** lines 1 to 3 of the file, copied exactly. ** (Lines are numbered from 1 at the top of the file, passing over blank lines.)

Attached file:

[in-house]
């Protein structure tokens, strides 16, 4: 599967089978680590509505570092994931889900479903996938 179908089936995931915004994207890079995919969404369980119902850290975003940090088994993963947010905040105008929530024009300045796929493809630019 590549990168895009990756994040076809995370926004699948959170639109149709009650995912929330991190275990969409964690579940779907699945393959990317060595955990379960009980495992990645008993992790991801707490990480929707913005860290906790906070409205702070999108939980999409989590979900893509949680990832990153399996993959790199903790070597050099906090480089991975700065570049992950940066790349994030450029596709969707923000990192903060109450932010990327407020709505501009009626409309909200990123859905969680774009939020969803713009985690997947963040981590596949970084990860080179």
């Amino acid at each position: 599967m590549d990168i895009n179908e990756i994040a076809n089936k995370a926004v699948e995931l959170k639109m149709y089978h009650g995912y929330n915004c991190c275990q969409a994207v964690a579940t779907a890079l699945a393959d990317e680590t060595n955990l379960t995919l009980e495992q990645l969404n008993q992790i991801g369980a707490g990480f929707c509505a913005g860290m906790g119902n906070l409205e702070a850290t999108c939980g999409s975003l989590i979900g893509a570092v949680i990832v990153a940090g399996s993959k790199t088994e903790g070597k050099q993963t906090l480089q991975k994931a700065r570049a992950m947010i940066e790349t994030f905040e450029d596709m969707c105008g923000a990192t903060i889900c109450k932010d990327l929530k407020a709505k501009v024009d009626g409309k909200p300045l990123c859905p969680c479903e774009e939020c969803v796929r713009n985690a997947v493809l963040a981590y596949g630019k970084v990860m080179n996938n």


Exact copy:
[in-house]
């Protein structure tokens, strides 16, 4: 599967089978680590509505570092994931889900479903996938 179908089936995931915004994207890079995919969404369980119902850290975003940090088994993963947010905040105008929530024009300045796929493809630019 590549990168895009990756994040076809995370926004699948959170639109149709009650995912929330991190275990969409964690579940779907699945393959990317060595955990379960009980495992990645008993992790991801707490990480929707913005860290906790906070409205702070999108939980999409989590979900893509949680990832990153399996993959790199903790070597050099906090480089991975700065570049992950940066790349994030450029596709969707923000990192903060109450932010990327407020709505501009009626409309909200990123859905969680774009939020969803713009985690997947963040981590596949970084990860080179």
């Amino acid at each position: 599967m590549d990168i895009n179908e990756i994040a076809n089936k995370a926004v699948e995931l959170k639109m149709y089978h009650g995912y929330n915004c991190c275990q969409a994207v964690a579940t779907a890079l699945a393959d990317e680590t060595n955990l379960t995919l009980e495992q990645l969404n008993q992790i991801g369980a707490g990480f929707c509505a913005g860290m906790g119902n906070l409205e702070a850290t999108c939980g999409s975003l989590i979900g893509a570092v949680i990832v990153a940090g399996s993959k790199t088994e903790g070597k050099q993963t906090l480089q991975k994931a700065r570049a992950m947010i940066e790349t994030f905040e450029d596709m969707c105008g923000a990192t903060i889900c109450k932010d990327l929530k407020a709505k501009v024009d009626g409309k909200p300045l990123c859905p969680c479903e774009e939020c969803v796929r713009n985690a997947v493809l963040a981590y596949g630019k970084v990860m080179n996938n």